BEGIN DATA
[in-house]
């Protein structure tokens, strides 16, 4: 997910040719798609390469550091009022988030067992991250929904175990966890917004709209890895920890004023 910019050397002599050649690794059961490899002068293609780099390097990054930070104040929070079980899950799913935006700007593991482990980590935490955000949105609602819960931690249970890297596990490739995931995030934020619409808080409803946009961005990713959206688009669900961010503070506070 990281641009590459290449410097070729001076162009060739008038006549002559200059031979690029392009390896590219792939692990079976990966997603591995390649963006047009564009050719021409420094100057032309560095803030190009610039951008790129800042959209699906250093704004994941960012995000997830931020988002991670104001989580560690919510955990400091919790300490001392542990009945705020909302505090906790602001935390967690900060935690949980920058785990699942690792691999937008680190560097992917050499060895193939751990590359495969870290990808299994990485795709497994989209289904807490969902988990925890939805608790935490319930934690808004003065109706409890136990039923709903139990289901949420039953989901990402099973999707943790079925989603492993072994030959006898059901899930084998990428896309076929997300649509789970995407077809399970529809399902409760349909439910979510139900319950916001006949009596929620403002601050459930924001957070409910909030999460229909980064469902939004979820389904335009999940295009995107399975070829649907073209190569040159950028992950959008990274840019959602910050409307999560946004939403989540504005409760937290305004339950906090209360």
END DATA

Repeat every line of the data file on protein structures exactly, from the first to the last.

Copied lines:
[in-house]
């Protein structure tokens, strides 16, 4: 997910040719798609390469550091009022988030067992991250929904175990966890917004709209890895920890004023 910019050397002599050649690794059961490899002068293609780099390097990054930070104040929070079980899950799913935006700007593991482990980590935490955000949105609602819960931690249970890297596990490739995931995030934020619409808080409803946009961005990713959206688009669900961010503070506070 990281641009590459290449410097070729001076162009060739008038006549002559200059031979690029392009390896590219792939692990079976990966997603591995390649963006047009564009050719021409420094100057032309560095803030190009610039951008790129800042959209699906250093704004994941960012995000997830931020988002991670104001989580560690919510955990400091919790300490001392542990009945705020909302505090906790602001935390967690900060935690949980920058785990699942690792691999937008680190560097992917050499060895193939751990590359495969870290990808299994990485795709497994989209289904807490969902988990925890939805608790935490319930934690808004003065109706409890136990039923709903139990289901949420039953989901990402099973999707943790079925989603492993072994030959006898059901899930084998990428896309076929997300649509789970995407077809399970529809399902409760349909439910979510139900319950916001006949009596929620403002601050459930924001957070409910909030999460229909980064469902939004979820389904335009999940295009995107399975070829649907073209190569040159950028992950959008990274840019959602910050409307999560946004939403989540504005409760937290305004339950906090209360």